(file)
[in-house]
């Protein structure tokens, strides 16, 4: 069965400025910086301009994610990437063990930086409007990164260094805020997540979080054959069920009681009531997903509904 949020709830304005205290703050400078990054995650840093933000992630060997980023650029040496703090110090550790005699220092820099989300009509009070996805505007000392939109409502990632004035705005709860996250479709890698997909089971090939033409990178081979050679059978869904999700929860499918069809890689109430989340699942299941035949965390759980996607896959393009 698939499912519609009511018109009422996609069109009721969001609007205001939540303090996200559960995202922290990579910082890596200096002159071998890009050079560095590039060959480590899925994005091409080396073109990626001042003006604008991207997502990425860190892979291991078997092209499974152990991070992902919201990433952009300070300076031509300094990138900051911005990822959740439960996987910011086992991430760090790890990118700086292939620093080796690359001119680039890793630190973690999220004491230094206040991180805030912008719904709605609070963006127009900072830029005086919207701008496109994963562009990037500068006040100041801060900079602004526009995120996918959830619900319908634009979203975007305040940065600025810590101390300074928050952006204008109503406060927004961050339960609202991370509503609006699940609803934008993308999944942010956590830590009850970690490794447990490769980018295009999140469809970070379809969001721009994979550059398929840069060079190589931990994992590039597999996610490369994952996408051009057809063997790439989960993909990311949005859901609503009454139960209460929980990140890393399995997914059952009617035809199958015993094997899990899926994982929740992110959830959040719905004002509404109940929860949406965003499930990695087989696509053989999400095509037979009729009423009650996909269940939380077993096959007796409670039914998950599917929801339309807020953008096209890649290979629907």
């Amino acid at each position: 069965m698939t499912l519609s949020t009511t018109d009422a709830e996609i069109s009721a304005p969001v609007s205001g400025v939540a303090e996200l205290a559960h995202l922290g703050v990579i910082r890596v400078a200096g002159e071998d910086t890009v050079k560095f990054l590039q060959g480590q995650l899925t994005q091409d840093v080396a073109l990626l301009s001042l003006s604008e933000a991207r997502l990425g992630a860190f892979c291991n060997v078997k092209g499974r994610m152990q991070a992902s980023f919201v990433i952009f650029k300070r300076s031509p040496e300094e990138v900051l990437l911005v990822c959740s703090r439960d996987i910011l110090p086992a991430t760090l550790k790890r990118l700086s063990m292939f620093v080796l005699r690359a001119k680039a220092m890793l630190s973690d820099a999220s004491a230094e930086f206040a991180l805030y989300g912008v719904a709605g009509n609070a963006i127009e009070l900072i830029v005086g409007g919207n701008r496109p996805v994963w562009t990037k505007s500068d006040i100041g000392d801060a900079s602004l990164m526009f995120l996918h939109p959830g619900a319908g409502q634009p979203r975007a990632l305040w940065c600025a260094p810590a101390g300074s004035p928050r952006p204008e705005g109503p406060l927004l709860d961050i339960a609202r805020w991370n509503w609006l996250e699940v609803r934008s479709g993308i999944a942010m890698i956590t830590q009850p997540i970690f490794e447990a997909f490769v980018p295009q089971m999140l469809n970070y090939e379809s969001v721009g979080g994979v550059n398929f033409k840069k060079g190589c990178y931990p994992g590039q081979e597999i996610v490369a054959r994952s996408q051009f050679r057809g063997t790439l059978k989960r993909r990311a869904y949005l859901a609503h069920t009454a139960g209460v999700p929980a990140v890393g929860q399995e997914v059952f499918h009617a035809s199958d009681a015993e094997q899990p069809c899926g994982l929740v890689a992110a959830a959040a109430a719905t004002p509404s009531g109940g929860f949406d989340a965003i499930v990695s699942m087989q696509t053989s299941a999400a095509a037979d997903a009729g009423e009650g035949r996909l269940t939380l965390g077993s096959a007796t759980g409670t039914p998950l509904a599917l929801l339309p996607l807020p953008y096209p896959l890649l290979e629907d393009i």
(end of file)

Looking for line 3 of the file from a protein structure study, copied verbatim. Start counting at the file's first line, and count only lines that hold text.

């Amino acid at each position: 069965m698939t499912l519609s949020t009511t018109d009422a709830e996609i069109s009721a304005p969001v609007s205001g400025v939540a303090e996200l205290a559960h995202l922290g703050v990579i910082r890596v400078a200096g002159e071998d910086t890009v050079k560095f990054l590039q060959g480590q995650l899925t994005q091409d840093v080396a073109l990626l301009s001042l003006s604008e933000a991207r997502l990425g992630a860190f892979c291991n060997v078997k092209g499974r994610m152990q991070a992902s980023f919201v990433i952009f650029k300070r300076s031509p040496e300094e990138v900051l990437l911005v990822c959740s703090r439960d996987i910011l110090p086992a991430t760090l550790k790890r990118l700086s063990m292939f620093v080796l005699r690359a001119k680039a220092m890793l630190s973690d820099a999220s004491a230094e930086f206040a991180l805030y989300g912008v719904a709605g009509n609070a963006i127009e009070l900072i830029v005086g409007g919207n701008r496109p996805v994963w562009t990037k505007s500068d006040i100041g000392d801060a900079s602004l990164m526009f995120l996918h939109p959830g619900a319908g409502q634009p979203r975007a990632l305040w940065c600025a260094p810590a101390g300074s004035p928050r952006p204008e705005g109503p406060l927004l709860d961050i339960a609202r805020w991370n509503w609006l996250e699940v609803r934008s479709g993308i999944a942010m890698i956590t830590q009850p997540i970690f490794e447990a997909f490769v980018p295009q089971m999140l469809n970070y090939e379809s969001v721009g979080g994979v550059n398929f033409k840069k060079g190589c990178y931990p994992g590039q081979e597999i996610v490369a054959r994952s996408q051009f050679r057809g063997t790439l059978k989960r993909r990311a869904y949005l859901a609503h069920t009454a139960g209460v999700p929980a990140v890393g929860q399995e997914v059952f499918h009617a035809s199958d009681a015993e094997q899990p069809c899926g994982l929740v890689a992110a959830a959040a109430a719905t004002p509404s009531g109940g929860f949406d989340a965003i499930v990695s699942m087989q696509t053989s299941a999400a095509a037979d997903a009729g009423e009650g035949r996909l269940t939380l965390g077993s096959a007796t759980g409670t039914p998950l509904a599917l929801l339309p996607l807020p953008y096209p896959l890649l290979e629907d393009i």